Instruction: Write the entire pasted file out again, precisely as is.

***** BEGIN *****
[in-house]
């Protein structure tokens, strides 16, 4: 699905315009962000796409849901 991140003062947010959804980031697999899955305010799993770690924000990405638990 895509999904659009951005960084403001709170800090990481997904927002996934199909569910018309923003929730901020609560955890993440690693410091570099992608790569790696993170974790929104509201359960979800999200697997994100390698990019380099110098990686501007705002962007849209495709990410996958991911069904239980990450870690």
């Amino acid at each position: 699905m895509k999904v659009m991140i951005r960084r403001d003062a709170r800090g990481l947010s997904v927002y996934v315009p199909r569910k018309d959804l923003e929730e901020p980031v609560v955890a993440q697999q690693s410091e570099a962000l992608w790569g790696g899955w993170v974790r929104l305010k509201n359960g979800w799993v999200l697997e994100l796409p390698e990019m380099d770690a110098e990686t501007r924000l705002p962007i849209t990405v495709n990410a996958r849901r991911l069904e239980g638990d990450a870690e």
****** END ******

[in-house]
């Protein structure tokens, strides 16, 4: 699905315009962000796409849901 991140003062947010959804980031697999899955305010799993770690924000990405638990 895509999904659009951005960084403001709170800090990481997904927002996934199909569910018309923003929730901020609560955890993440690693410091570099992608790569790696993170974790929104509201359960979800999200697997994100390698990019380099110098990686501007705002962007849209495709990410996958991911069904239980990450870690």
């Amino acid at each position: 699905m895509k999904v659009m991140i951005r960084r403001d003062a709170r800090g990481l947010s997904v927002y996934v315009p199909r569910k018309d959804l923003e929730e901020p980031v609560v955890a993440q697999q690693s410091e570099a962000l992608w790569g790696g899955w993170v974790r929104l305010k509201n359960g979800w799993v999200l697997e994100l796409p390698e990019m380099d770690a110098e990686t501007r924000l705002p962007i849209t990405v495709n990410a996958r849901r991911l069904e239980g638990d990450a870690e």